Kabul is a city still waiting for its new life to take shape – a lot depends on the will and whims of its new Taliban masters. But it is hunger that could become the worst of Afghanistan’s many crises.
For the poor of the city, the majority, scraping together a few hundred Afghanis, a couple of dollars, to stave off starvation is the biggest challenge.
Millions live in desperate poverty in a country that has received huge sums in foreign aid. The money left over that might help them, around $9bn in central bank reserves, is frozen by the Americans to keep it away from the Taliban.
At dawn, hundreds of construction workers gather in one of Kabul’s open-air markets with their tools looking for a day’s work.
Mohammed Anwar, lucky enough to have an office job, stopped to listen to my interviews with the building workers, and then chipped in, speaking English, accusing the Americans of theft.
“In the name of Allah, we call on America to give us the money they have taken from the Afghan government. It must be used to rebuild Afghanistan.”
At that point a Taliban official, a forceful man with a bushy black beard intervened. He told us to leave the area, saying it was dangerous.
I had not detected any sense of threat, but it was not the time and place to argue. He was shadowed by a Taliban bodyguard wearing wraparound sunglasses, in the US military style, and carrying a US-made assault rifle.
The movement’s fighters are very visible in the centre of the capital of the republic they have renamed as an Islamic emirate. At the airport they are dressed in American uniforms.
Across the city they are more likely to wear much more familiar traditional dress like the shalwar kameez and dusty black turbans. All of them carry assault rifles.
The most common lament I heard in Kabul in the last week was about the price of food and the desperation of parents who are struggling to feed their children. Food prices are rocketing. Millions struggle to feed their families.
The World Food Programme (WFP) estimates 93% of Afghans are not getting enough food to eat. Before the Taliban seized control last month the number was 80%.
Markets have sprung up across the city, as people who had managed to accumulate a few trappings of prosperity in the old Afghanistan sell their possessions to raise a little cash, mostly for food.
I saw carts arriving carrying the contents of peoples’ homes, from valuable carpets or TVs to jumbles of crockery and cutlery. One man was selling a rubber plant. Many were selling and few were buying. There isn’t the cash. The sprawling second-hand markets are full of despair.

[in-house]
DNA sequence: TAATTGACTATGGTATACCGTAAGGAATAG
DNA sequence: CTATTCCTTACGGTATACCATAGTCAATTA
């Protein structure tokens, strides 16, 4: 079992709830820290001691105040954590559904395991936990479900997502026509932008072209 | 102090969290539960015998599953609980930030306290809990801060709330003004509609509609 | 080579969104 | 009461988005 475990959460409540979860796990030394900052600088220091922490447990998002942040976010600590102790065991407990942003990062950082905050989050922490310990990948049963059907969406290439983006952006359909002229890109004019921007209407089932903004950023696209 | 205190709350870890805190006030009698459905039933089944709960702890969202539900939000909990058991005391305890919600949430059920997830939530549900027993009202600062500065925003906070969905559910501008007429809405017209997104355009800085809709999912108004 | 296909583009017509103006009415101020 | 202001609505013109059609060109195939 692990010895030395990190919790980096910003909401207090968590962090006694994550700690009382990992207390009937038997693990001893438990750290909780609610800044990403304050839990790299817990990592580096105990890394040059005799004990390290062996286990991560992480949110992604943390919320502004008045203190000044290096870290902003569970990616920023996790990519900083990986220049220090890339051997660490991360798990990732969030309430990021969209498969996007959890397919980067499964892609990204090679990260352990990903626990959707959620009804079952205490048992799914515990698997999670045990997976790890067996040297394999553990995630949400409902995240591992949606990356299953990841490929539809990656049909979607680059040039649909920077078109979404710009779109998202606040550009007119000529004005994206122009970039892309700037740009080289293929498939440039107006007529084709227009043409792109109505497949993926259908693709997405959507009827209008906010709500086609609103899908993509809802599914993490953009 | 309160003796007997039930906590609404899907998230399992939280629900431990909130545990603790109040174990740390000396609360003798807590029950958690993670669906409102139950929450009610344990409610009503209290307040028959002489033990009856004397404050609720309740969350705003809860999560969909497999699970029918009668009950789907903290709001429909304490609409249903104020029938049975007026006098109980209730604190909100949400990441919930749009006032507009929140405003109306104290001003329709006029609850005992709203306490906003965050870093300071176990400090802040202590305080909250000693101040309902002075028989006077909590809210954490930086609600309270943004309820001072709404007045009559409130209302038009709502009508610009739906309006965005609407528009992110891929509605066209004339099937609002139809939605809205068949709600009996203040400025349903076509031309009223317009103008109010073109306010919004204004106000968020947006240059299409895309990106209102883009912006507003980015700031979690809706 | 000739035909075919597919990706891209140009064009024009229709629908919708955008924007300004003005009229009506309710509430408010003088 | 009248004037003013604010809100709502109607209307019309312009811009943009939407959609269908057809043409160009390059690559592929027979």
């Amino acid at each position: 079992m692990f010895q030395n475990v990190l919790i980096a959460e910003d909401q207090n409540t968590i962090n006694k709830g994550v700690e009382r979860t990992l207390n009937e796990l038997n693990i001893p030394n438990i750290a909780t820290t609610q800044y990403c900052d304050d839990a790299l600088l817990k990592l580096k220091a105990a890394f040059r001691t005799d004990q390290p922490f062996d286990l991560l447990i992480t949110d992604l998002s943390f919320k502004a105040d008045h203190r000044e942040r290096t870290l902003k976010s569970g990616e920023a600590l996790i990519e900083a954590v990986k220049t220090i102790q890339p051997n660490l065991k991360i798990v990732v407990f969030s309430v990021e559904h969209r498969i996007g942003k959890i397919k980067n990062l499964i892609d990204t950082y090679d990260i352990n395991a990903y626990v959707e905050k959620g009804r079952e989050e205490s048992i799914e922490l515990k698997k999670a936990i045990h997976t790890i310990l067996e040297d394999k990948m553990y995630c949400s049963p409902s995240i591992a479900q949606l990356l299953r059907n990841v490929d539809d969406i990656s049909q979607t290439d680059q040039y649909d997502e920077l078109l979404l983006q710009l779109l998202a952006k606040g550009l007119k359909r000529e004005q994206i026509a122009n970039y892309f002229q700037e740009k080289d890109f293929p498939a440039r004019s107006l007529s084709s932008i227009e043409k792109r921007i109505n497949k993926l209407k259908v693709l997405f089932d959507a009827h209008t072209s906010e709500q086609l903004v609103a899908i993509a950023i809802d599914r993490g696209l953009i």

Threats to personal freedom, girls’ education and the right of women to work have been condemned across the world. But the prospect of going to bed hungry has an urgency all of its own.
Countries that want to help Afghans but reject the Taliban and all it stands for face a big dilemma. For people to be able to work to earn money, to live and to eat, the Taliban has to run a viable state in Afghanistan.
But many in the US, Britain and the other countries that fought the Taliban would find it hard to stomach anything that looked like a success for their old enemies.
The alternative might be worse; the prospect of more misery for the people, more refugees, more malnourished children, the risk that Afghanistan will once again become a failed state and a land of opportunity for jihadist extremists.
A community high above the city carries the scars of 40 years of war. So do the families who live here. War punctuates all their stories.
One of the families has had enough. Their flat was almost empty, the possessions sold at the second-hand markets to raise money for them all to leave for Pakistan.
The mother, who I’m not going to name, was the only breadwinner, teaching students electrical engineering. They are all male, so the Taliban stopped her working, and also stopped her youngest daughter’s education.
She was composed and determined, but her voice thickened with sobs when I asked her how hard it was to leave her home.
“I am so sad. My heart has been burning since the day I made the decision to leave. How could I have done it – but what could I do?
“If we stay, I don’t think they will let us work or allow us education. How can I feed my family? I can tolerate going hungry. But I can’t watch my kids starve.”
Their dreams were always fragile in a state riddled with corruption, which could not survive the departure of its foreign backers.
Afghanistan’s newest crisis is about fundamentals of life – food, security and hope – and the despair and anger when they have gone. Read More